When the guys woke up and came down, the conviction to continue only grew stronger. As we sipped warm morning chai, standing on the porch, six guys and the guide took upon themselves the task of, according to Amandeep, brainwashing me. And as he later observed, it did not take much time. In about an hour's time I was struggling with a steep climb on my way to Har Ki Doon!
The first couple of hours to Har Ki Doon were especially enjoyable. Walking slowly on the well treaded track, I absorbed the view beholding me. The mountains were imposing. Since it was the dry month, they were devoid of a forest cover. The bareness added to their grandeur and made the mountains look dead, mummified. The river flowing through the valley was the exact opposite. You could hear it gush, especially if the currents were fast, as it made its way across rapids and small waterfalls. It was lively, sounding young and energetic, unlike the desolate mountains. (It is quite ironic since geologically speaking himalayan rivers are older than the mountains).
But my personal favourite part of Day Two was the stretch across the flat plains. You wouldn't have expected it all, more so because it lay right after a very steep climb. You're standing at the base and all that you see, as you throw your neck back, is boulders-nastily angled. You ask the guide where the track is(twice) and he finds your questions amusing. The climb drains you and you're panting hard, you're sweating and as you haul yourself across the last tiny bit of the stretch you realise it was worth it. Lush green plains! You are mighty relieved! You haven't seen land so flat in the past two days! You wonder if you can talk Sushant into camping here but before you can actually he orders everyone to start walking again.
Everyone started walking - I didn't.
I confess. If this trek was an exam, I passed only because I cheated. I was on a mule for the rest of the journey. I think it is cheating(and I am not proud of it either). I nursed my ego by telling myself that since I hadn't cheated in any exam I ever wrote it was okay to cheat here. (I know it's a screwed logic, but..ya know).
The mule was officially christened Audi by Ankit. The ride was an experience. Embarrassing and disgusting(when the mule infront of Audi would pause to poop-apparently mules do that a lot.), but a legitimate experience.
After lunch we made quick progress and on Audi I was quite ahead of others. When we were an hour away from our destination, the sky clouded.
"It's snowing", the guide announced.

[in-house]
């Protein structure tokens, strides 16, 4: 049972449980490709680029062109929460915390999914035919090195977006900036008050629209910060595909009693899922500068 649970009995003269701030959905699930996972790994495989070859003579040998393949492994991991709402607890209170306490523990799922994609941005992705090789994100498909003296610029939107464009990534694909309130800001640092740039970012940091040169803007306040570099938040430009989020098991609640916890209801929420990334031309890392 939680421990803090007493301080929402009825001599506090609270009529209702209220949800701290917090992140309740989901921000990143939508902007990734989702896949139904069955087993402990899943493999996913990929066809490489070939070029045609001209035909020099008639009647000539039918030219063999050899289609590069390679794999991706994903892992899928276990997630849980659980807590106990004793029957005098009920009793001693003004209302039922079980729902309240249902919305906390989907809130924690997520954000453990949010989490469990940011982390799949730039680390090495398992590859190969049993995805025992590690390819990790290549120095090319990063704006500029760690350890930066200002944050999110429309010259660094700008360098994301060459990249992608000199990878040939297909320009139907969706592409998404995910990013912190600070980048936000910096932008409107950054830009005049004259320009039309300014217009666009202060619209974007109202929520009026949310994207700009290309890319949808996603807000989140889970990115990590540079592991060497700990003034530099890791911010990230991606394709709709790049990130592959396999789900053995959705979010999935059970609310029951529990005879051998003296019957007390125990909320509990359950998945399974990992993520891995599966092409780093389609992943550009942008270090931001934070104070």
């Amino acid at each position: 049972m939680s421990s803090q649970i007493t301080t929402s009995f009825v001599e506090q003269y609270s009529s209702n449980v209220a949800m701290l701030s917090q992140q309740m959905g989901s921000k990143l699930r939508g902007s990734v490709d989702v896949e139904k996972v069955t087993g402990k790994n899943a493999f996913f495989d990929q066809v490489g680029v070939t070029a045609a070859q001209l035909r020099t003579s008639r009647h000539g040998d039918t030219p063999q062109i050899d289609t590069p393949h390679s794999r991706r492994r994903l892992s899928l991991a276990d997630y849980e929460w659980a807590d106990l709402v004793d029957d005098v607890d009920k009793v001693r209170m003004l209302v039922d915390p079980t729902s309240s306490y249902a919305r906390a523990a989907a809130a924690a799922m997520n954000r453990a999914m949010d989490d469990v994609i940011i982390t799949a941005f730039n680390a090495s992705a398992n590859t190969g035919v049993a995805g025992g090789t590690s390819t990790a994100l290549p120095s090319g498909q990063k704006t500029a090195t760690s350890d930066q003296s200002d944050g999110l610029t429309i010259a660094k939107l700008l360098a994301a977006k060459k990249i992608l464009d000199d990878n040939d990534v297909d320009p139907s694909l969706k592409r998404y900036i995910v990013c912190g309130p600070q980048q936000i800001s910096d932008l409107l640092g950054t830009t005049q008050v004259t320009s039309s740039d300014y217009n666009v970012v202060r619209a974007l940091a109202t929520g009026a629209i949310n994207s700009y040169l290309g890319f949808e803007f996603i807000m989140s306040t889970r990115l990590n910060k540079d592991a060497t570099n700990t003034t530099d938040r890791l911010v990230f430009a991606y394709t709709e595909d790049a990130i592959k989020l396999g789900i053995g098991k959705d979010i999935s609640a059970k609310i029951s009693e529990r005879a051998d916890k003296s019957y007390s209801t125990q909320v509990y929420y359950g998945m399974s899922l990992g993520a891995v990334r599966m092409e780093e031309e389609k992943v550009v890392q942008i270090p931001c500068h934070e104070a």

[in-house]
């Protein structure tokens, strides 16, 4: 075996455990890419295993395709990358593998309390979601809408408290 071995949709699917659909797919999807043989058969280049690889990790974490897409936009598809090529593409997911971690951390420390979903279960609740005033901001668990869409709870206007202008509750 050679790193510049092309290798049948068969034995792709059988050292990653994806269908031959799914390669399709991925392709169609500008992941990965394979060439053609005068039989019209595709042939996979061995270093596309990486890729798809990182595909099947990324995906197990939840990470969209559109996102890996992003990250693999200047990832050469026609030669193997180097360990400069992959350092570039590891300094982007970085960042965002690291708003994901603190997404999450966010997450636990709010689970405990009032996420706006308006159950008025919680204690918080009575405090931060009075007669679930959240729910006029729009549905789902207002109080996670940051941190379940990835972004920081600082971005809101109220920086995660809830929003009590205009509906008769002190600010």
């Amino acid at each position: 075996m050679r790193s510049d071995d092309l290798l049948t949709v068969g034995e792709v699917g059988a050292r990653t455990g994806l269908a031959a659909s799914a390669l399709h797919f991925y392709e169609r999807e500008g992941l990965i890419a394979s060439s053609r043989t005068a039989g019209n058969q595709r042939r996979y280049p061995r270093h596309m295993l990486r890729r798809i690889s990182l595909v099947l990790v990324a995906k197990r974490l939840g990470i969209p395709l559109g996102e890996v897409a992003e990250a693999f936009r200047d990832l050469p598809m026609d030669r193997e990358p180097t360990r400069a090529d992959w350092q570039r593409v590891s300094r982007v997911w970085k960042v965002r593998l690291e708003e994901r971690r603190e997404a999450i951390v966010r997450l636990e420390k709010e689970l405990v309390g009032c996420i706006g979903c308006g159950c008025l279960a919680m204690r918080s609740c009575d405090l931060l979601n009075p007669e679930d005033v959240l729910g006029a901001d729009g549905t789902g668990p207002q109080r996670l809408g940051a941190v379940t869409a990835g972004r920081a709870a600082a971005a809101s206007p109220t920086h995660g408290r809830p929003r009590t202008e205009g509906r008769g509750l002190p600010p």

Where?! Where?! Where?!
I turned my head around wildly. The first snowfall of my life! I expected it to be dramatic-like when it rains, with thunders and all. But snowfall isn't like rainfall. What you see is air around you being filled by some really teeny weeny white particles-like very fine white dust in the air. But in few minutes, you see there are millions and millions of them floating merrily in the air. They settle on your cap, on your gloves. They stick to your eyelashes and you try to catch them on your tongue. And only when your sleeves are covered with a white powdery substance are you convinced that indeed it was your first snowfall!
I got another high when I finally set my eyes on our destination. Har Ki Doon was here! An enormous valley in the midst of enormous mountains. The view was stunning. The brown lifeless hills had given way to white ones. The sheer size of the valley was mind blowing. To realise that we were the only human beings for many, many miles before us...was a humbling. At Seema I had said-there is nothing here. I don't know how to describe the nothing of Har Ki Doon valley. There was so much of space and so much of time that it would be really easy to lose track of both.
Our guest house was located atop a rather flat place. It comprised three structures-kitchen, main house for sleeping and an office space. I got down from Audi and walked a few paces towards the edge of the flat place. A few more steps down and I would have been walking in the cradle of the river valley. I didn't. I was scared but not of slipping and getting hurt.
I was scared of walking down the valley and getting lost-getting lost in the timeless beauty. Having lived in a city for all my life, the quiet of Har Ki Doon had a calming effect on me. I could have spent hours staring at the valley-the trees, the twisted tracks of mud, smoothened rocks. The guide told me it was a British who discovered this valley. I wonder what drove him to this edge of the world. How intense the spirit of adventure would have been in him to make him walk for so long, to bring him here...so far away from any civilization.
Two mountain chains wound around the valley. From where I stood I could only see for a few kilometres. The mountains turned west, out of sight. There would be a world beyond that turn I thought. A world as beautiful as this one... existing, flourishing... waiting to be discovered. I can only imagine...